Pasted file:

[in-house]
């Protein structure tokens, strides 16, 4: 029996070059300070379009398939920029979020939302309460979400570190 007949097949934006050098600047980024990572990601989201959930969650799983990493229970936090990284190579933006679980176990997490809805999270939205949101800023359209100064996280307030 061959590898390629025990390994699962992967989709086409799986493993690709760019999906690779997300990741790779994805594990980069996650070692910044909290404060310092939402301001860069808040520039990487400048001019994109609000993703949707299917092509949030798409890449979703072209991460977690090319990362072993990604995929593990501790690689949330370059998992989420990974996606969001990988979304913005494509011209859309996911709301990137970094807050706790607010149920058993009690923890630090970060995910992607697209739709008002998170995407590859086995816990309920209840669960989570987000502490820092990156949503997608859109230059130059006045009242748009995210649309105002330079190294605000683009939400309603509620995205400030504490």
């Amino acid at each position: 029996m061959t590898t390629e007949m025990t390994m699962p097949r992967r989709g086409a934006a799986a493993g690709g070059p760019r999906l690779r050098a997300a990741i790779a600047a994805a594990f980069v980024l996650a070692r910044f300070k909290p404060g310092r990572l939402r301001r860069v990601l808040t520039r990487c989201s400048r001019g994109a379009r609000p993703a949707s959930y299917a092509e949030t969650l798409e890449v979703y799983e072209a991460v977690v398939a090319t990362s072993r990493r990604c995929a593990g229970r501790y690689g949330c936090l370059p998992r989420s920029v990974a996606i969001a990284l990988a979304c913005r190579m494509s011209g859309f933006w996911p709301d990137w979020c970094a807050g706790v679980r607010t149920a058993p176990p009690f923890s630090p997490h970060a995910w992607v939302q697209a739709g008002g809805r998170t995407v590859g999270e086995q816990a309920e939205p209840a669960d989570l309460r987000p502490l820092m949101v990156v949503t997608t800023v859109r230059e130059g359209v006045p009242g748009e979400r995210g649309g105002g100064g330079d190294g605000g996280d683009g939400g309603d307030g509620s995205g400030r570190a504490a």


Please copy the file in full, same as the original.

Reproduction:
[in-house]
């Protein structure tokens, strides 16, 4: 029996070059300070379009398939920029979020939302309460979400570190 007949097949934006050098600047980024990572990601989201959930969650799983990493229970936090990284190579933006679980176990997490809805999270939205949101800023359209100064996280307030 061959590898390629025990390994699962992967989709086409799986493993690709760019999906690779997300990741790779994805594990980069996650070692910044909290404060310092939402301001860069808040520039990487400048001019994109609000993703949707299917092509949030798409890449979703072209991460977690090319990362072993990604995929593990501790690689949330370059998992989420990974996606969001990988979304913005494509011209859309996911709301990137970094807050706790607010149920058993009690923890630090970060995910992607697209739709008002998170995407590859086995816990309920209840669960989570987000502490820092990156949503997608859109230059130059006045009242748009995210649309105002330079190294605000683009939400309603509620995205400030504490």
């Amino acid at each position: 029996m061959t590898t390629e007949m025990t390994m699962p097949r992967r989709g086409a934006a799986a493993g690709g070059p760019r999906l690779r050098a997300a990741i790779a600047a994805a594990f980069v980024l996650a070692r910044f300070k909290p404060g310092r990572l939402r301001r860069v990601l808040t520039r990487c989201s400048r001019g994109a379009r609000p993703a949707s959930y299917a092509e949030t969650l798409e890449v979703y799983e072209a991460v977690v398939a090319t990362s072993r990493r990604c995929a593990g229970r501790y690689g949330c936090l370059p998992r989420s920029v990974a996606i969001a990284l990988a979304c913005r190579m494509s011209g859309f933006w996911p709301d990137w979020c970094a807050g706790v679980r607010t149920a058993p176990p009690f923890s630090p997490h970060a995910w992607v939302q697209a739709g008002g809805r998170t995407v590859g999270e086995q816990a309920e939205p209840a669960d989570l309460r987000p502490l820092m949101v990156v949503t997608t800023v859109r230059e130059g359209v006045p009242g748009e979400r995210g649309g105002g100064g330079d190294g605000g996280d683009g939400g309603d307030g509620s995205g400030r570190a504490a």